Now at this point you might think I’m head over heels for the GLC 63, and you’d be right. This is an SUV that personally fits my own lifestyle like ball in glove. It’s four-season usability, five-seater capability, acceptable trunk space for a future pet, and all of the benefits of an arousing V8 engine, make this one of the most appealing deals of the century. Well, it’s a deal in a relative sense. The GLC 63 S SUV starts at a whopping $90,500 and ours is spec’d out to $109,000 (the coupe variant costs an extra $1,800). That’s significantly more expensive than the $84,600 C 63 AMG Coupe, and is creepily eerily close to BMW M5 territory.
Price aside, the GLC 63 S is weak in a few aspects related to daily driving. One, it’s not understated at all. The ignition noise is loud, no matter what mode you have the exhaust in. The ride is incredibly stiff too. On smooth pavement, the GLC rides with composure and demonstrates excellent road manners but start hitting bumps, potholes, cracked surfaces, or you know, pretty much everything except a smooth German highway, and the GLC will crash, bob, and undulate, giving occupants a sudden jolt to the brainstem. That’s one way to wake up your sleepy co-driver. I also found the traction control system, even in its “sport” handling mode, overly intrusive and cuts power way too quickly before the rear end has any chance of slipping.
The steering comes with a slight learning curve as it’s elusively twitchy and nervous. It relays a significant amount of feedback through the wheel but reacts like a teenager with an extra dose of their morning amphetamines. Rather than a progressive build up in rotation, the steering feels almost over-reactive and prefers to get there in a jiffy, making it difficult to predict and control at higher speeds. Don’t confuse over-reactive with overboosted however. The latter, the GLC 63’s steering is not.
On occasion, the 9-speed transmission hesitates when shuffling between gears, most notably at low speeds and gears. It will lunge back and forth, leaving you scratching your head at what just happened. I had similar issues in the E 63 S that used the same gearbox, and while it’s not a common occurrence, it would be safe to say that this 9-speed needs some extra attention in the tuning shop. Luckily, downshifts are as ferocious as they come, and are followed by a divine thunderclap on each aggressive swap of the nine cogs, enough to startle the peaceful drivers in your vicinity.
The GLC 63 S also drinks fuel like an Escalade. I averaged 15.8 L/100km on “conservative” driving. But let’s be honest, who in their right mind would drive an AMG conservatively when it taunts you with 503 horsepower and an obsessive soundtrack. Yeah, 22.2 L/100km is nothing to be ashamed about until it comes time to fill up. A small price to pay for automotive entertainment.
But if there is one area that makes up for these slight shortcomings, it’s the top notch interior with quality fit and finish, and a premium feel. There really is no automaker that does it better than Mercedes. That said, and this is us being incredibly nitpicky, the interior is beginning to show its age, and a few of my colleagues have taken note of that as well. The steering wheel, small 8.4-inch display screen awkwardly mounted on the dashboard, and control layout, is something we’ve seen since the launch of the current C-Class in 2015. I’m sad that this 2019 model hasn’t received the changes from the new lineup just yet (larger infotainment widescreen, digital instrument cluster, new steering wheel, updated software and graphics), but that’s hardly enough to be considered a demerit. It’s more than effective in providing occupants with a clean and clear-cut interface, though with a bit of a learning curve with the rotary dial and redundant touchpad flanking it up top. The graphics are crisp, and I love how it actually shows the correct vehicle image when customizing driving modes, and not say, a GLC 300 instead.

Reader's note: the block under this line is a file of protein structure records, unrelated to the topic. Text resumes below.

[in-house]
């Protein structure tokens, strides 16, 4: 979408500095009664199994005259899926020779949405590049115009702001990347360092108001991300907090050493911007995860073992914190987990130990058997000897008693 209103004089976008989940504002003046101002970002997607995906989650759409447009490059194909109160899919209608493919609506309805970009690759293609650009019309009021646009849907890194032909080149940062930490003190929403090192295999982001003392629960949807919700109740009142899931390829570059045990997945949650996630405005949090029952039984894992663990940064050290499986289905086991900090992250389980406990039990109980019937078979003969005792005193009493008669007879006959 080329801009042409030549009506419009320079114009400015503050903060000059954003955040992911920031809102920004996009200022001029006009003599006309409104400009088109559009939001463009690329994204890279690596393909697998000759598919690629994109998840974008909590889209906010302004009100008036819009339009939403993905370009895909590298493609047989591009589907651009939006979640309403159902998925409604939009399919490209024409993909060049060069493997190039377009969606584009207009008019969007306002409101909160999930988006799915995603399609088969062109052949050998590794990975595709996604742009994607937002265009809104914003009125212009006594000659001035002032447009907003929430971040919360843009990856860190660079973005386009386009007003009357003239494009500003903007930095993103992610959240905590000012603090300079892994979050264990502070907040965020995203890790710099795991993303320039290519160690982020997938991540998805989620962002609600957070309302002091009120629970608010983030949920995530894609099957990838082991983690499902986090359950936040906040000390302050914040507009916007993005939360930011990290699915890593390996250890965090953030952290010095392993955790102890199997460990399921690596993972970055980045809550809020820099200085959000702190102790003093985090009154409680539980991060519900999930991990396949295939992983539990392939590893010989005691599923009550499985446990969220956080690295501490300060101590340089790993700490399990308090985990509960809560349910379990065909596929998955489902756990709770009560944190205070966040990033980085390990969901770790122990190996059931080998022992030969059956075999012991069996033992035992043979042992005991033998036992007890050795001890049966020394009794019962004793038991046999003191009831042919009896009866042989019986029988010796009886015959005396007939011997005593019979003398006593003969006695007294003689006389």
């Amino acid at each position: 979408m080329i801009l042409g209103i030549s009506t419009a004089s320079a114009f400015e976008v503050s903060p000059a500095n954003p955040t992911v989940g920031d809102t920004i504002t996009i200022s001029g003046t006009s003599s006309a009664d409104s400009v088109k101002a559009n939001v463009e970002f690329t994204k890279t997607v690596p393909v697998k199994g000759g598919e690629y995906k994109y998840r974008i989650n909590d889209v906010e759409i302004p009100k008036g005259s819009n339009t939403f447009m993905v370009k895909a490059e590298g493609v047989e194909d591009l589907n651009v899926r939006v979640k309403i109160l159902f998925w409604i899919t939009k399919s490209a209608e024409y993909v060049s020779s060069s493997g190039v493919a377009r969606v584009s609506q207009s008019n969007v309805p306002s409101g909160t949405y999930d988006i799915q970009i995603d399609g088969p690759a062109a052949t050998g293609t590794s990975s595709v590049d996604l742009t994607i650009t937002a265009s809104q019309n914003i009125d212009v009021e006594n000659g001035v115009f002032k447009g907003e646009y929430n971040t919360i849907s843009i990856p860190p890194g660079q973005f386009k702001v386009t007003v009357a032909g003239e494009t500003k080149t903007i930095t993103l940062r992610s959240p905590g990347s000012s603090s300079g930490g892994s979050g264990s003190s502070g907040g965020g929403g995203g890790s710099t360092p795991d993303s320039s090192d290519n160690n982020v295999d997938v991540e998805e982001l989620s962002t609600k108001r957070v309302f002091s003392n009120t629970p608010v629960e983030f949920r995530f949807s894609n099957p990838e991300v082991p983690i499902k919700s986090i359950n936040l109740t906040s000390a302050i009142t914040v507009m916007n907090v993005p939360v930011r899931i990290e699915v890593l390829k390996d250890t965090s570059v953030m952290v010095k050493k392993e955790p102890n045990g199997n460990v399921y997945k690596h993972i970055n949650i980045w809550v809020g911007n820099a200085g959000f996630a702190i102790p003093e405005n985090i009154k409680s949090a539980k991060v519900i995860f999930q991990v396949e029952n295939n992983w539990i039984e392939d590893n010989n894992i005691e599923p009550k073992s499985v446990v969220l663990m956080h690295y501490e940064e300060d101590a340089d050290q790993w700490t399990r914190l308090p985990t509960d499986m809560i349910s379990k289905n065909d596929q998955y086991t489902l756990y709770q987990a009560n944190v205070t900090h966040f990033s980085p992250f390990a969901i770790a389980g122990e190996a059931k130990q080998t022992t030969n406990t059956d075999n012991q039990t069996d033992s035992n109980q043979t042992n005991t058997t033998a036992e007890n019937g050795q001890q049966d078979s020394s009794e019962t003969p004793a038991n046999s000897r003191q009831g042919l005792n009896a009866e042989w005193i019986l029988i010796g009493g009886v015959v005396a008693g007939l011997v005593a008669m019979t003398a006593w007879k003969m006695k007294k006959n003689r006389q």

Personally, I’m willing to accept the harsh ride, poor fuel economy, and twitchy steering, if it means I will get a hair-raising driving experience, smile-inducing soundtrack, and drop dead gorgeous looks in return. No question about it. The way the GLC 63 S finesses its way around town is pure theatre, and is nothing short of adrenaline injected straight into the veins - that doesn’t sound very PG-rated now does it? Maybe let’s call it a recreational EpiPen? Take my money, AMG. The BMW X3 M had better be worried. This whole performance compact SUV is a new niche segment, yes, but the bar has just been set incredibly high.
Model: 2019 Mercedes-AMG GLC 63 S 4MATIC+ SUV
Paint Type: Obsidian Black Metallic
Base Price: $90,500
Price as Tested: $109,590
Length/Width/Height (mm): 4,679 / 2,096 / 1,625
Curb weight (kg): 2,024
Engine: 4.0-litre twin-turbo V8
Horsepower: 503 hp @ 5,500 - 6,250 rpm
Torque: 516 lb-ft @ 1,750 - 4,500 rpm
Transmission: 9-speed automatic
Engine & Drive Configuration: Front engine, AWD
Observed Fuel Consumption (L/100km): 15.8